Co-author Rusty Tucker
Let’s talk the Duhig Rule and estoppel by deed in Texas. Don’t run away yet. We’ll get to the point quickly and then you can leave.
Under the doctrine of estoppel by deed:
- “All parties to a deed are bound by the recitals therein, which operate as an estoppel, … and binding both parties and privies … ”
- Estoppel by deed “does not bind mere strangers, or those who claim by title paramount the deed. It does not bind persons claiming by an adverse title, or persons claiming from the parties by title anterior to the date of the reciting deed.”
- Estoppel by deed “does not bind individuals who are not a party to the reciting deed, nor does it bind those who claim title independently from the deed in question.”
Under Duhig v Peavy-Moore Lumber Co.: “If a grantor reserves an interest and breaches a general warranty at the very time of execution, then an immediate passing of title is triggered to the grantee for that property that was described in the reservation—in other words, if the grantor owns the exact interest to remedy the breach at the time of execution and equity otherwise demands it.”
So said the Supreme Court of Texas in Trial v. Dragon.
If you aren’t a title examiner or a landman, you have permission to proceed directly to the musical interlude.
Leo Trial and his six siblings each owned a 1/7th interest in property in Karnes County. In 1983 Leo gifted to his wife, Ruth, half all of his right, title and interest in the property. Thus, Ruth owned a 1/14th interest in the property as her separate property.
In 1992 Leo and his siblings purported to convey the entire property to the Dragons. Each of the seven siblings executed identical deeds with the following language: “WE, … GRANT, SELL AND CONVEY … all that certain parcel … being situated[d] in Karnes County… .” There was a 15-year mineral reservation and a general warranty clause.
Ruth was not a party to the 1992 deed, the deed did not mention her interest, and the Dragons were not otherwise aware of the 1983 deed, having obtained no title opinion. Leo died leaving his entire estate in trust for the benefit of Ruth for life, then the corpus to his two sons. Ruth died and her 1/14th interest passed to the sons.
An operator, actually paying attention to a lease status report that Ruth owned an undivided 1/14th interest, prepared a new division order and began paying the sons their respective royalties in a suspended account. The Dragons sued, claiming the property s owners.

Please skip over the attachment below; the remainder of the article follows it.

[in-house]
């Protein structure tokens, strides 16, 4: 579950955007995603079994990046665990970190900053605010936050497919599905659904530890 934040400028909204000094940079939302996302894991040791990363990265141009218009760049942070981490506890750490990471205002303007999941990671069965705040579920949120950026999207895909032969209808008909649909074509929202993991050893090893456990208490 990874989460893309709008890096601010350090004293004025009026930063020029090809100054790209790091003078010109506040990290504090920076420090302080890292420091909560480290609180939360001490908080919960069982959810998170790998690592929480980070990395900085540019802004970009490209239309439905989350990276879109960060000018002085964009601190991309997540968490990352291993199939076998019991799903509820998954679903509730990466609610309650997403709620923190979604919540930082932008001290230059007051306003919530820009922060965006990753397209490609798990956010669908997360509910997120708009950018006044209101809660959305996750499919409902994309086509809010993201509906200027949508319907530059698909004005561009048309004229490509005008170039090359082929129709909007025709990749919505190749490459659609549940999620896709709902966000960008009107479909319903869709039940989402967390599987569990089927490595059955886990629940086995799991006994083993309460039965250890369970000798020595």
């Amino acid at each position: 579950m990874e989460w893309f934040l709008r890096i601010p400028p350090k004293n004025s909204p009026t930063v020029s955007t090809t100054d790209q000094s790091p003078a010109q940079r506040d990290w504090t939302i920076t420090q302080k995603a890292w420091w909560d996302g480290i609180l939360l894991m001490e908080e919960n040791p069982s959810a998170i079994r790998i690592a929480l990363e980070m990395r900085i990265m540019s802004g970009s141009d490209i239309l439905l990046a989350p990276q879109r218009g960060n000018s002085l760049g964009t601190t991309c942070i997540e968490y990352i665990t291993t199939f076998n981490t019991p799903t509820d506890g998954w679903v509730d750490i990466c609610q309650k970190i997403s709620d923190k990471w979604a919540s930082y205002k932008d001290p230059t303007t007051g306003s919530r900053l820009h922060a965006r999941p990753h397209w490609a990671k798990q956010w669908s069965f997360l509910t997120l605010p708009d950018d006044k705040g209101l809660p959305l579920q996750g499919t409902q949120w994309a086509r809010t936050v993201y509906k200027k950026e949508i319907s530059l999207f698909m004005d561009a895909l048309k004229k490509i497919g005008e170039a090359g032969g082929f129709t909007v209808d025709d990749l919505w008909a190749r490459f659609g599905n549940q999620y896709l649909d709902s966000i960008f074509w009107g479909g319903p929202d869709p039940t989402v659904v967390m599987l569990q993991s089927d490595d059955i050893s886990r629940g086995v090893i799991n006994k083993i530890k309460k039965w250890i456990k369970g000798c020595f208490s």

The Dragons’ losing arguments
- Under Duhig and its progeny, Leo breached the general warranty in the 1992 deed at the time of execution because he owned only half of what he purported to convey. The sons, as Leo’s direct heirs, are bound by the deed’s general warranty and are estopped from asserting title on any portion of the property.
- XTO Energy, Angell, and Musick applied (see the opinion for facts and cites).
- At the time the sons inherited the disputed interest, the after-acquired title rule was triggered and the interest vested immediately in the Dragons to make them whole under the express terms of the 1992 deed.
These arguments all failed because the facts differed significantly from those in Duhig. Leo did not own the interest required to remedy the breach at the time of the deed to the Dragons. Rather, Ruth owned the interest as her separate property. The Trial sons claimed through their mother, not their father.
Breach of warranty = damages
The Trial sons couldn’t avoid liability entirely. There was no question that Leo breached the general warranty at the time of execution. Therefore the proper remedy was monetary damages. Because the Trial sons are the direct heirs of Leo, they were bound by the general warranty to forever defend the Dragons from adverse claims to the property. The only question was whether the Trial sons are liable for damages when they failed defend against their own adverse claim to the property, and if so, what would the damages be.
Because the Trial sons’ claim to the property was derived from their mother, an independent source predating the 1992 deed, estoppel by deed and Duhig did not divest the sons of their interest. The court remanded the case to the trial court to determine whether damages were appropriate.
The musical interlude